short film reviews, criticism, and occasional musing.

Thursday, July 29, 2010

2012 (2009, USA/Canada)

How do you make an action film about the end of the world mind-numbingly boring? Let’s ask Roland Emmerich!

First off, it’s extremely important that your movie be as long as possible. Two hours isn’t going to cut it – you need at least two and a half hours, especially so that you can slow things down to a crawl at the point where a more reasonable disaster movie would be rolling the credits or even in line to get out of the parking garage. Second, make sure that you cast a male lead with obvious contempt for the material, one who will be sure to telegraph this feeling in every single frame. That way, your already-bloated run time will feel that much longer because of the inescapability of John Cusack’s smug face. (Bonus points for casting a talented second stringer and making him spout scientific gibberish in an accent not his own. Sorry, Chiwetel Ejiofor, but 2012 was most certainly not your big Hollywood break. I’d go back to making nice with Joss Whedon and David Mamet.) Throw in a couple of moppets in distress, pointless marital strife, a few dozen ethnic caricatures and cultural stereotypes, stunt-cast yourself a black POTUS to detract from the latter, and you’ve got yourself a completely unwatchable mess. Oh, and don’t forget to save the worst dialog in the entire movie for the final exchange. No one’s going to be left in the theater by that point, anyway.

Tuesday, July 27, 2010

The Kids Are All Right (2010, USA)

In limited U.S. release for about a month now, Lisa Cholodenko’s The Kids Are All Right is already being touted as a potential awards-season frontrunner. And in a year as bleak for U.S. films as 2010 has thus far proven to be, I wouldn’t really be surprised if this prediction turns out true, especially given some exceedingly solid turns from Annette Bening (who I didn’t know I missed until now - I don’t think I’ve seen her in anything new since American Beauty), Julianne Moore, Mark Ruffalo, and Mia Wasikowska.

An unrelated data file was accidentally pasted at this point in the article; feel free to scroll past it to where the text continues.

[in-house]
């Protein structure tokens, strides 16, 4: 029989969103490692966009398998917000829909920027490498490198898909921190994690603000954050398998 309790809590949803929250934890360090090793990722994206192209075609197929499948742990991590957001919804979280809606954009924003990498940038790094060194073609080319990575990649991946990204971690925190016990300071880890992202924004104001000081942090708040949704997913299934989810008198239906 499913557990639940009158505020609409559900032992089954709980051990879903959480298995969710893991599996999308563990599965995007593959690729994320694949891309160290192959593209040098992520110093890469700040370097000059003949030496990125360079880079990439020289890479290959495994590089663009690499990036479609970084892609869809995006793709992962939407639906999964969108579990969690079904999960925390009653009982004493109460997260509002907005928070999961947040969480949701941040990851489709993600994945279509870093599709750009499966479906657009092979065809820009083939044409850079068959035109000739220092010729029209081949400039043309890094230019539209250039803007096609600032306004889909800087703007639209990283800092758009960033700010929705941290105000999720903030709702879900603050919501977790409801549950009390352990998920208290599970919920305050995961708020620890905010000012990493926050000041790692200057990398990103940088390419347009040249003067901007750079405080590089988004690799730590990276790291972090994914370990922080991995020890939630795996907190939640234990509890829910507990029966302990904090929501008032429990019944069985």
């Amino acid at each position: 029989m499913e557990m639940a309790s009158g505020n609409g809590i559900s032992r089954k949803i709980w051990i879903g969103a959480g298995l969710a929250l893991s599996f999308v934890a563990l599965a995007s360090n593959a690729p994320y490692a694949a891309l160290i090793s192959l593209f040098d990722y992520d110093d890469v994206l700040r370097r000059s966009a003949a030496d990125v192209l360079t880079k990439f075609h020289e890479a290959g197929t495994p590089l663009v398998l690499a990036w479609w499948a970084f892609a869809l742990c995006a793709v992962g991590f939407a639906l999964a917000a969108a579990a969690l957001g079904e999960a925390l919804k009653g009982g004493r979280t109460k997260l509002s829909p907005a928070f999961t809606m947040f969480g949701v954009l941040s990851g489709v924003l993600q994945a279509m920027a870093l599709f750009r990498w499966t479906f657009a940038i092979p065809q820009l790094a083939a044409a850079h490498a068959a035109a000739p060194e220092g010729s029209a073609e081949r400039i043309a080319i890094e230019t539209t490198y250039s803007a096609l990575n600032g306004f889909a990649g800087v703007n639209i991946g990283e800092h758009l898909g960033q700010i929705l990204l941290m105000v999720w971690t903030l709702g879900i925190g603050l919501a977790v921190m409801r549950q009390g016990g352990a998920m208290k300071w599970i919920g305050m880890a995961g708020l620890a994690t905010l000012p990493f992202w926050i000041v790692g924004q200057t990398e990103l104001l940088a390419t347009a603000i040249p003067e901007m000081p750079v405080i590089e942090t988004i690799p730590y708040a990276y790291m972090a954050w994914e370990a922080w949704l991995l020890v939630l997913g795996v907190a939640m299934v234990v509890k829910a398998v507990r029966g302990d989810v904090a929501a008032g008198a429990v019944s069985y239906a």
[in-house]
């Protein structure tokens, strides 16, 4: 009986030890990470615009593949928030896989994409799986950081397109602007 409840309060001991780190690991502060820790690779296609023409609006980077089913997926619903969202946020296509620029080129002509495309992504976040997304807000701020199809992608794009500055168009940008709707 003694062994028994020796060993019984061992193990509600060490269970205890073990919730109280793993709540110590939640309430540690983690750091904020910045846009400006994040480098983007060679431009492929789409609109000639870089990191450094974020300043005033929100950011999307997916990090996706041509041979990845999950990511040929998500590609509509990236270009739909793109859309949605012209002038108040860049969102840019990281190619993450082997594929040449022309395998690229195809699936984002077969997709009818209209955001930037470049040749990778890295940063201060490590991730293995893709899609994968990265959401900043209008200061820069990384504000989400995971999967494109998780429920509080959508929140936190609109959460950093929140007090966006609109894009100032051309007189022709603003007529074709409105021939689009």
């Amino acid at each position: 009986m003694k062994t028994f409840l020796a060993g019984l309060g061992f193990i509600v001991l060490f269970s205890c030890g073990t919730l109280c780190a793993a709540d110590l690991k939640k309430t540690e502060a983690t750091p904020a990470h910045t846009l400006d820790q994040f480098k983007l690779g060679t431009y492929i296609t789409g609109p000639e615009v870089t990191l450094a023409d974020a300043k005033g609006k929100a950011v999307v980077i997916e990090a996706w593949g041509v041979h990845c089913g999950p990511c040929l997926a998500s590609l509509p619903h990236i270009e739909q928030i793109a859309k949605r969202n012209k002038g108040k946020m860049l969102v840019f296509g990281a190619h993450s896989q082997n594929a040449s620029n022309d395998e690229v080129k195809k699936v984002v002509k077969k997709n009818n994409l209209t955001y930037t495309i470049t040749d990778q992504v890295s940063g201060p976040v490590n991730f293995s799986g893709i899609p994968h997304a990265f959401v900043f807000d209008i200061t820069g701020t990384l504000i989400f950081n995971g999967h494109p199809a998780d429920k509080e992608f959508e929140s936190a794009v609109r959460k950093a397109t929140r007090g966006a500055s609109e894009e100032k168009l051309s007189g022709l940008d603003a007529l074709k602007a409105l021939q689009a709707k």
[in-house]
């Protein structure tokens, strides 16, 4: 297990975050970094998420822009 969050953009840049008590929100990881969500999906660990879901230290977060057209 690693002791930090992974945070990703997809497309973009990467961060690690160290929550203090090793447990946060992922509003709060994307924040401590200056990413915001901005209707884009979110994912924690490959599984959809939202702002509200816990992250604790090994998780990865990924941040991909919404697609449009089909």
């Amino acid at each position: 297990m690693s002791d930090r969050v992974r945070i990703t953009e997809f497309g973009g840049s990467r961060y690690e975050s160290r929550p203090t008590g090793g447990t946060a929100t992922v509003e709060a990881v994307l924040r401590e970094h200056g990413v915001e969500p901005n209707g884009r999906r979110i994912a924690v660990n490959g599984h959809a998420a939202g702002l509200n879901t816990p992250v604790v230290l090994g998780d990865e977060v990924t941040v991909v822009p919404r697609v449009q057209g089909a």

Cholodenko’s at her best here, too – though I liked both High Art and Laurel Canyon, Kids shows a more measured, balanced Cholodenko, though the narrative does take a pretty strong bias towards the adult storyline as the film progresses. High Art was buoyed by Ally Sheedy’s performance, without which it would have likely suffocated under the weight of its own self-importance, while Laurel Canyon was a bohemian soap opera, again mostly notable for a stellar turn from its female lead, this time Frances McDormand. And though Kids can at times be too indie-conventional in its structure, it feels airy and relaxed in comparison with the high drama of Cholodenko’s earlier films. The humor is a much stronger current - Kids is fucking hilarious in parts – and the theme that runs through all three films – how we create our own families, for better or worse – is better-developed. Whether or not it deserves all of the critical praise being heaped on it – that might be a question to pose me after another viewing. But it’s certainly one of the best domestic releases I’ve seen this year, and even though the options have been fairly dire, I would hope that no matter the year, Kids would find a deserving audience.